This is partner content.
One of the biggest problems freelancers and self-employed people have is getting paid once they’ve done the work.
Over on our ‘Ask’ forum, Debbie Mynott from The Debt Recovery Bureau wrote a great answer on how to set your payment terms to give yourself protection if any of your clients are slow to pay or refuse.
Over to Debbie.
1) Send your clients clear terms and conditions from the start
“Make sure you’ve got very clear terms and conditions that you send to every new customer when you sign them up, saying quite clearly what you expect of them. If you have some sort of a client signup form or contract form, make sure it’s really clear that everyone who signs up is agreeing to your terms and conditions. Send them out with your invoice as well.”
2) Show you know about adding on debt recovery costs
“Make sure that there’s something in the terms of conditions about legal and recovery cost. That way, if it goes to court you’ve quite clearly said you’re expecting to get those costs back.
You should also put very clear text on your invoices which says you reserve the right to add a reasonable debt recovery cost if payments aren’t made on time.
The Late Payment of Commercial Debt Regulations 2013, which is enshrined in law, allows you to add reasonable debt recovery costs to any business-to-business debt.”
3) Your invoices should tell your clients when you’re expecting them to pay….
“Be very clear about when you’re expecting payment. Every invoice should clearly set out your payment terms, such as ‘7 days or 30 days.”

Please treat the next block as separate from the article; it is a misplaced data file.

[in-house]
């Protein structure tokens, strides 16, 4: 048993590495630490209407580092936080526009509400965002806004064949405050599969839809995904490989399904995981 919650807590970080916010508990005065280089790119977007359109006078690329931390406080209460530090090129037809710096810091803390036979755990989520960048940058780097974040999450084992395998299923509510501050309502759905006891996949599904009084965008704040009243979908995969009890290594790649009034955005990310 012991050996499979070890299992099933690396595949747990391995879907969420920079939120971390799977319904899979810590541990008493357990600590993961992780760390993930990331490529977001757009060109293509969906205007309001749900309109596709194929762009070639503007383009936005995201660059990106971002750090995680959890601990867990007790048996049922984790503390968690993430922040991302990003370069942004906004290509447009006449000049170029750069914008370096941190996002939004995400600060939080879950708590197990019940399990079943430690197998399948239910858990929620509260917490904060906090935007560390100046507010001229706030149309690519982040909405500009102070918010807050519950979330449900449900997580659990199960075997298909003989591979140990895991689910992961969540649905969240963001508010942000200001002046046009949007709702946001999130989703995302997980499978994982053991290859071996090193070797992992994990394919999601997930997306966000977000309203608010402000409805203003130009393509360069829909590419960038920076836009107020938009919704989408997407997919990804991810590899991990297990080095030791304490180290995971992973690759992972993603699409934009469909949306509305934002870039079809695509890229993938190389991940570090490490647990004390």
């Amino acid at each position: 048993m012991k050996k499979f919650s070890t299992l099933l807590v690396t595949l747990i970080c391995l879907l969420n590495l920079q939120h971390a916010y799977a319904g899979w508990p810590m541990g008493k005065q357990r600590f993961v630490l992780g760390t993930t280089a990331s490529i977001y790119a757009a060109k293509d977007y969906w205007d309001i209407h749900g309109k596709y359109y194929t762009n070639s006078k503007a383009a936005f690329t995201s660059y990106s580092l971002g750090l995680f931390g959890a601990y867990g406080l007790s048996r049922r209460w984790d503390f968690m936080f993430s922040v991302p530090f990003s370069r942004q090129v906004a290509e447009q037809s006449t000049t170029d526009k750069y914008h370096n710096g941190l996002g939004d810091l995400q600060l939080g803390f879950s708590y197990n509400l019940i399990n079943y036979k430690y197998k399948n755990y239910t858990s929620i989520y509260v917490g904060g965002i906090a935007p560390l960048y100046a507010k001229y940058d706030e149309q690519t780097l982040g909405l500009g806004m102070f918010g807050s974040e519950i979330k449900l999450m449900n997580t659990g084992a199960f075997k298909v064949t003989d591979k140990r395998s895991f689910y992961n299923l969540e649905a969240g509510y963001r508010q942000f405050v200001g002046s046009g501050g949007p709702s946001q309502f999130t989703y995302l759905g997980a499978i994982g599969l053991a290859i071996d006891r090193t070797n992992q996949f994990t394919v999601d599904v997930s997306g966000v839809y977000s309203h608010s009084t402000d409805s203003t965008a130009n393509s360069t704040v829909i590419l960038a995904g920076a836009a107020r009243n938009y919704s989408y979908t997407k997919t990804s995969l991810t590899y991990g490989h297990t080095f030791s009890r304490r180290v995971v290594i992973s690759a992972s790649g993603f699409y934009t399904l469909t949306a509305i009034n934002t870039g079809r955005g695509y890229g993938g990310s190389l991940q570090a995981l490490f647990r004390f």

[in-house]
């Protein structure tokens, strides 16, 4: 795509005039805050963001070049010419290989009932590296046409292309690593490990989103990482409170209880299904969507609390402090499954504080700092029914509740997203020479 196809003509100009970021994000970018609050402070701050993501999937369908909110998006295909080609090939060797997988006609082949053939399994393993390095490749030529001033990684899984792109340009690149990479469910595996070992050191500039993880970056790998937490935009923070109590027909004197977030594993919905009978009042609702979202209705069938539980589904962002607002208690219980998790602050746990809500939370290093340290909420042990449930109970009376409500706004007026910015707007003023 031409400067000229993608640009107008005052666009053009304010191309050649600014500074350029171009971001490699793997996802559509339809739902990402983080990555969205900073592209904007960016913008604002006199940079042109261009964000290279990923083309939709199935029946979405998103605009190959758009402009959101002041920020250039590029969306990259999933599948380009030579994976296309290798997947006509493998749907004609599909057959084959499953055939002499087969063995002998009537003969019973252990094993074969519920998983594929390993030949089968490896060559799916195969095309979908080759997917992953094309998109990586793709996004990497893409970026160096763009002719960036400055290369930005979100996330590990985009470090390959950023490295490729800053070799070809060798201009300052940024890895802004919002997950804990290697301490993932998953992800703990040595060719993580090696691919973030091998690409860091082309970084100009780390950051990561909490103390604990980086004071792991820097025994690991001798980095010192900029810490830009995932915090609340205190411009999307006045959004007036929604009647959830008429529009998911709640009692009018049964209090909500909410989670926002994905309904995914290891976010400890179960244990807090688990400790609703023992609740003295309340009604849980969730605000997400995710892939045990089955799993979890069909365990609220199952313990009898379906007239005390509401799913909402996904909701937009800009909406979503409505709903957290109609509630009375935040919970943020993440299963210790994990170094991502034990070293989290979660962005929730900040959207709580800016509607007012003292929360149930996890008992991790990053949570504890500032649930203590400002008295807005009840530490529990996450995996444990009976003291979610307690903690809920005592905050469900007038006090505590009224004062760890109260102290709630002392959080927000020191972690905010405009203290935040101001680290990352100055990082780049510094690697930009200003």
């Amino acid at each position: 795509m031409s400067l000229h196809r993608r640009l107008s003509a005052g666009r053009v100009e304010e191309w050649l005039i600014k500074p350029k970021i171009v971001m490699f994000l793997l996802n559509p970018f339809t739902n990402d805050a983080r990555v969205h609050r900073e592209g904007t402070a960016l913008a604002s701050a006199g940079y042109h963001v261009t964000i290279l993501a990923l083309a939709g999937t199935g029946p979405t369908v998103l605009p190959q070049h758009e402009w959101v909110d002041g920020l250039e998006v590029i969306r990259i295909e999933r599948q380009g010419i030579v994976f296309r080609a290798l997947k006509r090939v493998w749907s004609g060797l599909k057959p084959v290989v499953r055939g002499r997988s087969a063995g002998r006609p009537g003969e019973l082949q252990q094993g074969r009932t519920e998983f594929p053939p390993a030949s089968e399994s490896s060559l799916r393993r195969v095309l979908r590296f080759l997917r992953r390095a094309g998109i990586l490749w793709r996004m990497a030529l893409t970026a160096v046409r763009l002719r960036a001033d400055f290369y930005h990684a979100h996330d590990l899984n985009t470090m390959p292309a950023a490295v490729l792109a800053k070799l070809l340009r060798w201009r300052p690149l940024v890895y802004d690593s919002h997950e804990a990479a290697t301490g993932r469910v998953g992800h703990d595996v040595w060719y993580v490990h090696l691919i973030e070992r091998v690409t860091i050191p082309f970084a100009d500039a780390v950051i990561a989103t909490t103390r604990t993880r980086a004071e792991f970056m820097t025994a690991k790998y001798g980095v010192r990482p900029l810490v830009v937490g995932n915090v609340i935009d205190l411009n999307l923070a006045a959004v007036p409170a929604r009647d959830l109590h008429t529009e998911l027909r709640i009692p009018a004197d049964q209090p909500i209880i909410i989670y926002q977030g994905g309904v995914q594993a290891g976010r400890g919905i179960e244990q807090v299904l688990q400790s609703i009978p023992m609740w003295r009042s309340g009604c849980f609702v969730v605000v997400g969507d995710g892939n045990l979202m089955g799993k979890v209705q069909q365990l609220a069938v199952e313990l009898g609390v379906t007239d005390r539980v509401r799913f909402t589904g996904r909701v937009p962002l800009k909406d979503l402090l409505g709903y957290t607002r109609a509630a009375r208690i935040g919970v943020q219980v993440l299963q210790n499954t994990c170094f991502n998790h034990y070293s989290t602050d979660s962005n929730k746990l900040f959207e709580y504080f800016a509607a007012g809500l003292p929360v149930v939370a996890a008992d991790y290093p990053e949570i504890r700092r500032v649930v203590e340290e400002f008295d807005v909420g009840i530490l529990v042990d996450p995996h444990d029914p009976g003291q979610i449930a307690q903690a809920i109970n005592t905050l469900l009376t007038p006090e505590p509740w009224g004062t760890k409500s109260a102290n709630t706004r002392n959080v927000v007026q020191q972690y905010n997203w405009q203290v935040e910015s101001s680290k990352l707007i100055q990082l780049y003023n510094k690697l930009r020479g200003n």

4) …and how to pay
“Make it very clear to the person getting the invoice how they can pay. Make sure your bank details are on there. Write ‘cheques should be made payable to XXX.’ Basically, you need to make it as easy as possible for your customer to pay you.”
You can read Debbie’s whole post here.
Elsewhere on the ‘Ask’ forum, she has written about how her company helps people who are having problems getting paid.
“If you have any problem, give us a ring, and we’ll see if we can help. We often give a lot of advice for free. Our website is www.tdrb.co.uk, my number is 0800 440 2359, and my email is email@example.com.”
You can read the whole post here.
Has this information helped you? Is there anything wrong with this? Let us know! firstname.lastname@example.org
Have you used any of these tips? What happened? Have you found any other smart terms and conditions you can put on your invoices to help you get paid? Do you have any other advice for our community? Join the discussion in the ‘Ask‘ forum, here.